Today I decided to stop wondering what it might be like to see Cody shoot a basket during a basket ball game. Or see Josiah hit a baseball and run like the wind to get on base. In stead I took a deep breath and sat down be side my sons as they put together a new Lego kit. I leaned in between them fitting myself in the tiny space between their wheeled chairs. Happily they made efforts to pull themselves a few inches over to allow me space enough to be apart of their fun. Cody eagerly showed me the progress he had made on the building he had created. Josiah quietly worked on the new kit the tooth fairy had left him the night before. I looked around the beautiful Lego room I had created for them. Buildings and vehicles that they had put together lined the shelves. This was the world my sons knew. This was one of their past times they had grown to love.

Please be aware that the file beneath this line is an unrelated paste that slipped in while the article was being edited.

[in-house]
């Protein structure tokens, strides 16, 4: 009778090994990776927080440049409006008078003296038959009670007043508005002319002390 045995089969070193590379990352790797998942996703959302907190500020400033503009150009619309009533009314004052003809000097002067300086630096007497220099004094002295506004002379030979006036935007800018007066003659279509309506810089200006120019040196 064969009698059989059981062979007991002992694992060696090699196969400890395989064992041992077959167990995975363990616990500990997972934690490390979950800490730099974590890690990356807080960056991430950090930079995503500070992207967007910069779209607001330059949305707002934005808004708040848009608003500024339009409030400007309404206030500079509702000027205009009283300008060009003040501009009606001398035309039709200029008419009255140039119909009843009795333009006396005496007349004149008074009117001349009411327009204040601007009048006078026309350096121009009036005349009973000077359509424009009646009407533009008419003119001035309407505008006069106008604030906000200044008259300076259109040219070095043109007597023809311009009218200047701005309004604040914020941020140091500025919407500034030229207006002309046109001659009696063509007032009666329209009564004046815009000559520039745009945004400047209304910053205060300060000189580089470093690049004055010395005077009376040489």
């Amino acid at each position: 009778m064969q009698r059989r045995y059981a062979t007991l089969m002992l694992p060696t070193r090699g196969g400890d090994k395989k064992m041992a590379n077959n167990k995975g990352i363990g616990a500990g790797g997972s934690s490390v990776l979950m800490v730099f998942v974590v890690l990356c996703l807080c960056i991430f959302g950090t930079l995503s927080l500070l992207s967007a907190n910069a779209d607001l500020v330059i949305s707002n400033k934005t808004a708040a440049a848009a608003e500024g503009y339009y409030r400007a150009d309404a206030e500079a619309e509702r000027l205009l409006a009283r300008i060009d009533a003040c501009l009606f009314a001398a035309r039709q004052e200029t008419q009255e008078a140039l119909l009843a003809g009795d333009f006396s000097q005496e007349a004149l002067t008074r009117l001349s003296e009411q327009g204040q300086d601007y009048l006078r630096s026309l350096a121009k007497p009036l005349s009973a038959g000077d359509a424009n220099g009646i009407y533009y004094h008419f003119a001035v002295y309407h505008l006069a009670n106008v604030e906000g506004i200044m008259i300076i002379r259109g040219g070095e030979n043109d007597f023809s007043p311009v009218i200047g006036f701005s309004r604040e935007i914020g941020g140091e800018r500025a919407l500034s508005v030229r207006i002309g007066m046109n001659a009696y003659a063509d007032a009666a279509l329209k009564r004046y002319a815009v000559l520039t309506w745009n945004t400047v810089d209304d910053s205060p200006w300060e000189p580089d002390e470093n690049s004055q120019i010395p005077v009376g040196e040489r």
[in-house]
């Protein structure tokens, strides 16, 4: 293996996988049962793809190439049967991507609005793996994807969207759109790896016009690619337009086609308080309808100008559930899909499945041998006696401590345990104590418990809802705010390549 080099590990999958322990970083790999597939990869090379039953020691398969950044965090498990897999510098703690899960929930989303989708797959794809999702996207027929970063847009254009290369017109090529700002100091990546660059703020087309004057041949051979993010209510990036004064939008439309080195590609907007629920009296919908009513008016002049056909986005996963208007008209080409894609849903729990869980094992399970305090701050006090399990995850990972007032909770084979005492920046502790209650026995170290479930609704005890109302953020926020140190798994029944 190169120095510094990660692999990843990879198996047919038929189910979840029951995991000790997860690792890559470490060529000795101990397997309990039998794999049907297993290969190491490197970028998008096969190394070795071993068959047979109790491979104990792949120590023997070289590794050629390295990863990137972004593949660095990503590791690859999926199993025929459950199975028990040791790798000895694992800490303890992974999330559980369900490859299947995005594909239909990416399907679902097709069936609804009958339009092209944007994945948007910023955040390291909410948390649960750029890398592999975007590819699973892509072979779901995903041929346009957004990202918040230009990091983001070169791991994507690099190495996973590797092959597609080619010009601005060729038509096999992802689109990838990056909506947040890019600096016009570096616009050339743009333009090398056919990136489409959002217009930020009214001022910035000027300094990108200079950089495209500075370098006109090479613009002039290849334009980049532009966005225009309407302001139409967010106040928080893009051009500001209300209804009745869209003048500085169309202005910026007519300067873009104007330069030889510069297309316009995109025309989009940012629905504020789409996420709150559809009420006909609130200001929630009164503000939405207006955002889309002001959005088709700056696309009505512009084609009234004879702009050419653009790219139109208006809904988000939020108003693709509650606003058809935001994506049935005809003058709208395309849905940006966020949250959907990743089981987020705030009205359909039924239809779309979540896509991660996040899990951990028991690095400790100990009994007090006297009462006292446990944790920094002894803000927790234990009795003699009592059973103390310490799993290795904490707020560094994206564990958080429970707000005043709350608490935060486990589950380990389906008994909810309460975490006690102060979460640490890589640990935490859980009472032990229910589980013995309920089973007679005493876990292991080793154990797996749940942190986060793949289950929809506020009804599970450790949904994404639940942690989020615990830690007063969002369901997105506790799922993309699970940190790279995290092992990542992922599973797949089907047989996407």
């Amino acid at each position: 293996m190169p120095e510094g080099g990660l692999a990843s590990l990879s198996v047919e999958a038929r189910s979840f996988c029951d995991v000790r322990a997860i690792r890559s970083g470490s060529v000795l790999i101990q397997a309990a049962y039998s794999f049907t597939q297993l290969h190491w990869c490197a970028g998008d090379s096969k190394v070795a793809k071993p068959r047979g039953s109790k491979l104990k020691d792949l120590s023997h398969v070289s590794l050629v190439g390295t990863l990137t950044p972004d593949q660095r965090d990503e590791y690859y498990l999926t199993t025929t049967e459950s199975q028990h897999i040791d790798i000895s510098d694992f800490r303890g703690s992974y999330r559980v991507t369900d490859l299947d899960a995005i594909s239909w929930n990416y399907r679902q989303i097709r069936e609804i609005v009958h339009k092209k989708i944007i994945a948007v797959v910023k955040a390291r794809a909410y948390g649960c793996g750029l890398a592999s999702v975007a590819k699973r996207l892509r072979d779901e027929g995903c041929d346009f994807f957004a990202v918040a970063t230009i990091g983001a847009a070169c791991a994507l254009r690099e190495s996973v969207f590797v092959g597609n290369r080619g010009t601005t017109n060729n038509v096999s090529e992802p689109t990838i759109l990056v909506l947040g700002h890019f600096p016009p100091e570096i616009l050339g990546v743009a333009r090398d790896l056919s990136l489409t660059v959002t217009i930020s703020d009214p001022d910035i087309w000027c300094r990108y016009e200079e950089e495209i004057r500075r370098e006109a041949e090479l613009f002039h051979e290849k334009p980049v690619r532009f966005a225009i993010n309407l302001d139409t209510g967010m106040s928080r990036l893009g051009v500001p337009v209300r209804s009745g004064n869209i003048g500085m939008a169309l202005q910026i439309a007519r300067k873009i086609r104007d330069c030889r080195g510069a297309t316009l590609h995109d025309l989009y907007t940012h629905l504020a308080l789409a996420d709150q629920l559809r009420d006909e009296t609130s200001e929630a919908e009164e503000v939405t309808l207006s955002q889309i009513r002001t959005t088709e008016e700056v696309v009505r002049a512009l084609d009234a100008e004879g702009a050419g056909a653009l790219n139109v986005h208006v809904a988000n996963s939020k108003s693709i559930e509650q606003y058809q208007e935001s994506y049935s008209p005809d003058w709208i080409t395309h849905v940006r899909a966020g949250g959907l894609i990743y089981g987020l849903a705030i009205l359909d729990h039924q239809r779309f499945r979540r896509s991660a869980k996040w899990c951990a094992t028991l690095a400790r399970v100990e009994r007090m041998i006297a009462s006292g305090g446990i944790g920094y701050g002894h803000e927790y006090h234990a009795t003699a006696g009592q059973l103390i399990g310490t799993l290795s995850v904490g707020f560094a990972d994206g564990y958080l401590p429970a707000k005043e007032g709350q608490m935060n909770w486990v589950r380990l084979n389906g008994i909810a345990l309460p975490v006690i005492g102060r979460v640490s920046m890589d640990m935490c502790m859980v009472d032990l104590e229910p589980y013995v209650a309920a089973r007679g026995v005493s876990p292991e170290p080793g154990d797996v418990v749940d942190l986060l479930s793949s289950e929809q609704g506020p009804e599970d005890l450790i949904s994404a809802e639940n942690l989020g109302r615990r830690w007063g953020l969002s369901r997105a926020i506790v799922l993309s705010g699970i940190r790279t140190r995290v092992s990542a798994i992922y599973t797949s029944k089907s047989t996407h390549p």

Marveling at the patience it took to work their weakening hands and arms I leaned over to give them both a little kiss on the head. I watched Josiah look at the directions and search for the correct piece. Cody chatted on about how fast Josiah worked and how proud he was for him. Together we sat, away from the outside world lost in Lego land. My sons were happy, they accepted this was what they could do. I wanted to be at peace with that acceptance. I wanted to embrace all the enjoyment they felt building with Legos. I felt happy that I could give them a place to be creative, a place that they could shine and display there skills. I was so very proud of the abilities they possessed with such little strength. It pained me though knowing that this could and most likely would someday become an impossible task for them. Our friends and relatives pushed and cheered to help their children become athletes and dancers. The world I knew loved stronger and faster. The world we lived in did not know the magnitude of strength it took for Josiah or Cody to build a small structure. Or the concentration it took for either of them to follow instructions. My two younger sons would never have the athletic abilities my friends shared about their own children. They would struggle more each day to use their dying muscles. Inside I was horrified at what was inevitably to come. I knew thinking past today would however take the joy we held on to at this moment away. So Legos was our now. I picked up some blocks asking Cody if I could help make his wall on his house stronger. He smiled at me saying "mom you are good at finding ways to make something be stronger." Hugging him I said "sometimes being strong is all I know".